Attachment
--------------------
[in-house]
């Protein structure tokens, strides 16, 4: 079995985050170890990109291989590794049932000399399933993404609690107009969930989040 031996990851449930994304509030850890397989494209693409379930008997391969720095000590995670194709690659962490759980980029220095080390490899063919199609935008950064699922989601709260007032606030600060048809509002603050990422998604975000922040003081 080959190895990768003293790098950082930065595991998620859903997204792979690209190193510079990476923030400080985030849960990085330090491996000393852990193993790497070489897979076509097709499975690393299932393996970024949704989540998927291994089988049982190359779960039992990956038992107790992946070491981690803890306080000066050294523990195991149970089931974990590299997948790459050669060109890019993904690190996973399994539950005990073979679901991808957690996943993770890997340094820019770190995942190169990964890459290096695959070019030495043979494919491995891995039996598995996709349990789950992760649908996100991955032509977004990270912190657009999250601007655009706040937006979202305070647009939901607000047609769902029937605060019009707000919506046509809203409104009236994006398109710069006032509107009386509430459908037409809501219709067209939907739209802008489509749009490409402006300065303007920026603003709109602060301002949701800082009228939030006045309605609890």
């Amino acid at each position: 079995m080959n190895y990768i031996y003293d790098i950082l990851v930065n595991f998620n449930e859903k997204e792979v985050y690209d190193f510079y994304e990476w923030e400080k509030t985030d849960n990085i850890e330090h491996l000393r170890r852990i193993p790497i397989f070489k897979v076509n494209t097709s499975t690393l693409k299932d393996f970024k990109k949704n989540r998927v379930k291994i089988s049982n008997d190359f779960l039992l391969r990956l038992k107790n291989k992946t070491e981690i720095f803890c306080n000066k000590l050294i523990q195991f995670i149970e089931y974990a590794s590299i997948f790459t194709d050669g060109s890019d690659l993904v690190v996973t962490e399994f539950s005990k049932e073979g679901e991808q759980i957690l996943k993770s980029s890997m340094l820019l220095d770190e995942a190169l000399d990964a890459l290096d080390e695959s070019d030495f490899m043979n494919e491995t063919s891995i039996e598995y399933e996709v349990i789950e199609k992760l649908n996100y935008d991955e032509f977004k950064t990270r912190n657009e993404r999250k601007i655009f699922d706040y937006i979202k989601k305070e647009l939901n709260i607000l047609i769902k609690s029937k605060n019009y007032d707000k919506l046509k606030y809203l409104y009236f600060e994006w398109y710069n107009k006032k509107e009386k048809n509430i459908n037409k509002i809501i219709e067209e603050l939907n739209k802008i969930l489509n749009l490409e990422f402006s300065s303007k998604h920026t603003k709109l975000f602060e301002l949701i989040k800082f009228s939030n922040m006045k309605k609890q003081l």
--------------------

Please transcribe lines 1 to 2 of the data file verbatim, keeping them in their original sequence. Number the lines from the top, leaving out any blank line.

[in-house]
């Protein structure tokens, strides 16, 4: 079995985050170890990109291989590794049932000399399933993404609690107009969930989040 031996990851449930994304509030850890397989494209693409379930008997391969720095000590995670194709690659962490759980980029220095080390490899063919199609935008950064699922989601709260007032606030600060048809509002603050990422998604975000922040003081 080959190895990768003293790098950082930065595991998620859903997204792979690209190193510079990476923030400080985030849960990085330090491996000393852990193993790497070489897979076509097709499975690393299932393996970024949704989540998927291994089988049982190359779960039992990956038992107790992946070491981690803890306080000066050294523990195991149970089931974990590299997948790459050669060109890019993904690190996973399994539950005990073979679901991808957690996943993770890997340094820019770190995942190169990964890459290096695959070019030495043979494919491995891995039996598995996709349990789950992760649908996100991955032509977004990270912190657009999250601007655009706040937006979202305070647009939901607000047609769902029937605060019009707000919506046509809203409104009236994006398109710069006032509107009386509430459908037409809501219709067209939907739209802008489509749009490409402006300065303007920026603003709109602060301002949701800082009228939030006045309605609890």